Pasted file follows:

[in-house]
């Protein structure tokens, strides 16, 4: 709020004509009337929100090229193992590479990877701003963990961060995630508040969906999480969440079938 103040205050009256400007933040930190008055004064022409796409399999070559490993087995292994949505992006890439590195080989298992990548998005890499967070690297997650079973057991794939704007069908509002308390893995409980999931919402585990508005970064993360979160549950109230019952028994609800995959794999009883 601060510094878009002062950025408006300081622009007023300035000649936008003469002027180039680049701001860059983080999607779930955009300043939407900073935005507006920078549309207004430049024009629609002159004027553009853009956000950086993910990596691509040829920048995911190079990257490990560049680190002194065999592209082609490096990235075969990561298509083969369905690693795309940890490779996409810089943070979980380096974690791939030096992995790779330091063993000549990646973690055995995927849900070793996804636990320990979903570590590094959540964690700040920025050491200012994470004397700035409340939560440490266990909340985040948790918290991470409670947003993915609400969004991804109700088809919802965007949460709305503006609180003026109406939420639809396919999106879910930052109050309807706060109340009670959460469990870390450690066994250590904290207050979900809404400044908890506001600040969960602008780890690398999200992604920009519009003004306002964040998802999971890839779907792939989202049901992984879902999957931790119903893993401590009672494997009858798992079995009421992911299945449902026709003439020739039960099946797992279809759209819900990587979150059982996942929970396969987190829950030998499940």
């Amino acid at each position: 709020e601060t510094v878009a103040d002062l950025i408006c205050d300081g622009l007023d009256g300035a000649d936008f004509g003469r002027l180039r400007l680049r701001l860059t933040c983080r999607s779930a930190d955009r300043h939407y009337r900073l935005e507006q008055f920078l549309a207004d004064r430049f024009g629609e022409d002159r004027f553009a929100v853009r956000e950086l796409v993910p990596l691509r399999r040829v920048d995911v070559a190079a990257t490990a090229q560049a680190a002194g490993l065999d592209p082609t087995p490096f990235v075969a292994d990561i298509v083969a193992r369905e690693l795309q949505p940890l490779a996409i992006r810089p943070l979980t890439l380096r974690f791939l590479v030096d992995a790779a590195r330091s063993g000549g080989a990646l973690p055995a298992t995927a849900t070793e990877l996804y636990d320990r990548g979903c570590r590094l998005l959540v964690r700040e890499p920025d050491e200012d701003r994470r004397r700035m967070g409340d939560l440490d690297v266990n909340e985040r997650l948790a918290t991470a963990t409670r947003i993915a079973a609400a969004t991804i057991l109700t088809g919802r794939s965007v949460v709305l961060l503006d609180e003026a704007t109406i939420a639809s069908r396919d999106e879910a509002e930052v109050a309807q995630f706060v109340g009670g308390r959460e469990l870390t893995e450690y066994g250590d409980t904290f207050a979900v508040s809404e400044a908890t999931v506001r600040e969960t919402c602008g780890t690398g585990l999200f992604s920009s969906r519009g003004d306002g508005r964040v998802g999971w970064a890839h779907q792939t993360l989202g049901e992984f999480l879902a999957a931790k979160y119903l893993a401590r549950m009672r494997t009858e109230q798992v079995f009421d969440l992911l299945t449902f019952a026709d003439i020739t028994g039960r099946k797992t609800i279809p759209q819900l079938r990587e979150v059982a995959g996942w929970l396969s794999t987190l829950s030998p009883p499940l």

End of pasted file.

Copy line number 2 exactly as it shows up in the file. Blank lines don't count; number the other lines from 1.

């Protein structure tokens, strides 16, 4: 709020004509009337929100090229193992590479990877701003963990961060995630508040969906999480969440079938 103040205050009256400007933040930190008055004064022409796409399999070559490993087995292994949505992006890439590195080989298992990548998005890499967070690297997650079973057991794939704007069908509002308390893995409980999931919402585990508005970064993360979160549950109230019952028994609800995959794999009883 601060510094878009002062950025408006300081622009007023300035000649936008003469002027180039680049701001860059983080999607779930955009300043939407900073935005507006920078549309207004430049024009629609002159004027553009853009956000950086993910990596691509040829920048995911190079990257490990560049680190002194065999592209082609490096990235075969990561298509083969369905690693795309940890490779996409810089943070979980380096974690791939030096992995790779330091063993000549990646973690055995995927849900070793996804636990320990979903570590590094959540964690700040920025050491200012994470004397700035409340939560440490266990909340985040948790918290991470409670947003993915609400969004991804109700088809919802965007949460709305503006609180003026109406939420639809396919999106879910930052109050309807706060109340009670959460469990870390450690066994250590904290207050979900809404400044908890506001600040969960602008780890690398999200992604920009519009003004306002964040998802999971890839779907792939989202049901992984879902999957931790119903893993401590009672494997009858798992079995009421992911299945449902026709003439020739039960099946797992279809759209819900990587979150059982996942929970396969987190829950030998499940």